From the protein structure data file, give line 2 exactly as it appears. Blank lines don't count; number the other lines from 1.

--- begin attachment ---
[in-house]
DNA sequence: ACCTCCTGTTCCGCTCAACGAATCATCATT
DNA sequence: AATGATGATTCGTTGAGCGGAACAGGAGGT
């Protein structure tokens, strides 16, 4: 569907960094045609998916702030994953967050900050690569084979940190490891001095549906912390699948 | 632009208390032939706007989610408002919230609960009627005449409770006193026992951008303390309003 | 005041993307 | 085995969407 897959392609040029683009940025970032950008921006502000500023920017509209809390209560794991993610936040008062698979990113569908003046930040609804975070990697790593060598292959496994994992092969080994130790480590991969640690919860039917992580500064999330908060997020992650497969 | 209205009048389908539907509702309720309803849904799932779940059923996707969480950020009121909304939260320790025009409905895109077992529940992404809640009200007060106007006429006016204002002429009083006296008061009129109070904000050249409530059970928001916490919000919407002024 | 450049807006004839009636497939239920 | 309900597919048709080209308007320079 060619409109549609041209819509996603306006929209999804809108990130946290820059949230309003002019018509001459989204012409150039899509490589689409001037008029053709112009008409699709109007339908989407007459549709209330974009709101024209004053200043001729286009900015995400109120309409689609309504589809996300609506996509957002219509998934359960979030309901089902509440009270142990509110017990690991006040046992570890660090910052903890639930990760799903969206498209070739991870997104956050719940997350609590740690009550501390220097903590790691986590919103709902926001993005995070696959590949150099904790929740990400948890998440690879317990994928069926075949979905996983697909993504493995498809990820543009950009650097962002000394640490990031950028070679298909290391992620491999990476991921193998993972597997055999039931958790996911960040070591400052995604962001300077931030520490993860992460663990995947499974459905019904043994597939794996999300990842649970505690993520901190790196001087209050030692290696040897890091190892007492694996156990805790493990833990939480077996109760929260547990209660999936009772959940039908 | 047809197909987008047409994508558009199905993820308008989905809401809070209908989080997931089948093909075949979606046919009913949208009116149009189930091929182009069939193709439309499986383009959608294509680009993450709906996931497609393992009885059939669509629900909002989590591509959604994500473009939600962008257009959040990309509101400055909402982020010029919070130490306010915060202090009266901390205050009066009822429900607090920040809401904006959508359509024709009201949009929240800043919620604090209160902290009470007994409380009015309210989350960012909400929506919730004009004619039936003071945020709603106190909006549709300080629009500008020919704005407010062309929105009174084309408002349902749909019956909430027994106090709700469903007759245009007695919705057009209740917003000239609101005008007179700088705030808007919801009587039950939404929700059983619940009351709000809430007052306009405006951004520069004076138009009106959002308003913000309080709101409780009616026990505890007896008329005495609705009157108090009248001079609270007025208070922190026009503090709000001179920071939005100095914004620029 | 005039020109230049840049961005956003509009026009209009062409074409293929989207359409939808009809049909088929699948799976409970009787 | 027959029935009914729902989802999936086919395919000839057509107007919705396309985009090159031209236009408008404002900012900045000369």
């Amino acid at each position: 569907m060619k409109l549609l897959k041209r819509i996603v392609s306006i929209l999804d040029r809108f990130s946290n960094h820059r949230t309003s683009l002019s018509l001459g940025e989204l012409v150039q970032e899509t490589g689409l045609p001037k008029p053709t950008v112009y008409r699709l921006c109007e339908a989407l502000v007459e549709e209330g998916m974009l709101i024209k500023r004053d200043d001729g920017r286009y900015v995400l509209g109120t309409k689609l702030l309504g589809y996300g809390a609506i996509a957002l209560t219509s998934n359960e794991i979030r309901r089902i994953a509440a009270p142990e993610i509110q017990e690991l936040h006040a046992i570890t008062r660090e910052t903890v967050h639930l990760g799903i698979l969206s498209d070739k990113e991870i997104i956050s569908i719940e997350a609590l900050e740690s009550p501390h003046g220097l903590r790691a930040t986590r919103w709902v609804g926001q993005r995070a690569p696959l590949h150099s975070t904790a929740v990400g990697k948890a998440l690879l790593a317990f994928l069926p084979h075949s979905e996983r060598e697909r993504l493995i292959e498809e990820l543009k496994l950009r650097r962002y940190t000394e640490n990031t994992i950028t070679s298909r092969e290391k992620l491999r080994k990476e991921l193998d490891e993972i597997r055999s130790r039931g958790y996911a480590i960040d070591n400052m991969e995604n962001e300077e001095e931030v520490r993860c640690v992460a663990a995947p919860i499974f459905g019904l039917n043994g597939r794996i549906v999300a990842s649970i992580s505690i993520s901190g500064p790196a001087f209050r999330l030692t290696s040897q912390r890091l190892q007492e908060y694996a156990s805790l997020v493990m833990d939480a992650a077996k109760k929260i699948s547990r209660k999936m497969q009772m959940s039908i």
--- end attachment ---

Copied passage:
DNA sequence: ACCTCCTGTTCCGCTCAACGAATCATCATT